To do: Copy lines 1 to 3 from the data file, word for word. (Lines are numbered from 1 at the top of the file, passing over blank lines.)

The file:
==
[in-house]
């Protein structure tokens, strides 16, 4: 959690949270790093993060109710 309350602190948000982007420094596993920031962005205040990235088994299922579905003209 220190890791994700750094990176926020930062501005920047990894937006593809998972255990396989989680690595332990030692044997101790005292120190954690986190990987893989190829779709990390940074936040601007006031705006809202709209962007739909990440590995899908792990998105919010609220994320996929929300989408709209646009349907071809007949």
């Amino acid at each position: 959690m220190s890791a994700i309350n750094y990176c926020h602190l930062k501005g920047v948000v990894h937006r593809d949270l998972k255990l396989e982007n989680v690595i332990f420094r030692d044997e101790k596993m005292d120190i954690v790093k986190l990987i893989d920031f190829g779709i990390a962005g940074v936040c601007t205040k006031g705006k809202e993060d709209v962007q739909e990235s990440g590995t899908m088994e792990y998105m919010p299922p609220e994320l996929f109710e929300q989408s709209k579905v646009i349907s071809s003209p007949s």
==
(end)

[in-house]
């Protein structure tokens, strides 16, 4: 959690949270790093993060109710 309350602190948000982007420094596993920031962005205040990235088994299922579905003209 220190890791994700750094990176926020930062501005920047990894937006593809998972255990396989989680690595332990030692044997101790005292120190954690986190990987893989190829779709990390940074936040601007006031705006809202709209962007739909990440590995899908792990998105919010609220994320996929929300989408709209646009349907071809007949």
């Amino acid at each position: 959690m220190s890791a994700i309350n750094y990176c926020h602190l930062k501005g920047v948000v990894h937006r593809d949270l998972k255990l396989e982007n989680v690595i332990f420094r030692d044997e101790k596993m005292d120190i954690v790093k986190l990987i893989d920031f190829g779709i990390a962005g940074v936040c601007t205040k006031g705006k809202e993060d709209v962007q739909e990235s990440g590995t899908m088994e792990y998105m919010p299922p609220e994320l996929f109710e929300q989408s709209k579905v646009i349907s071809s003209p007949s």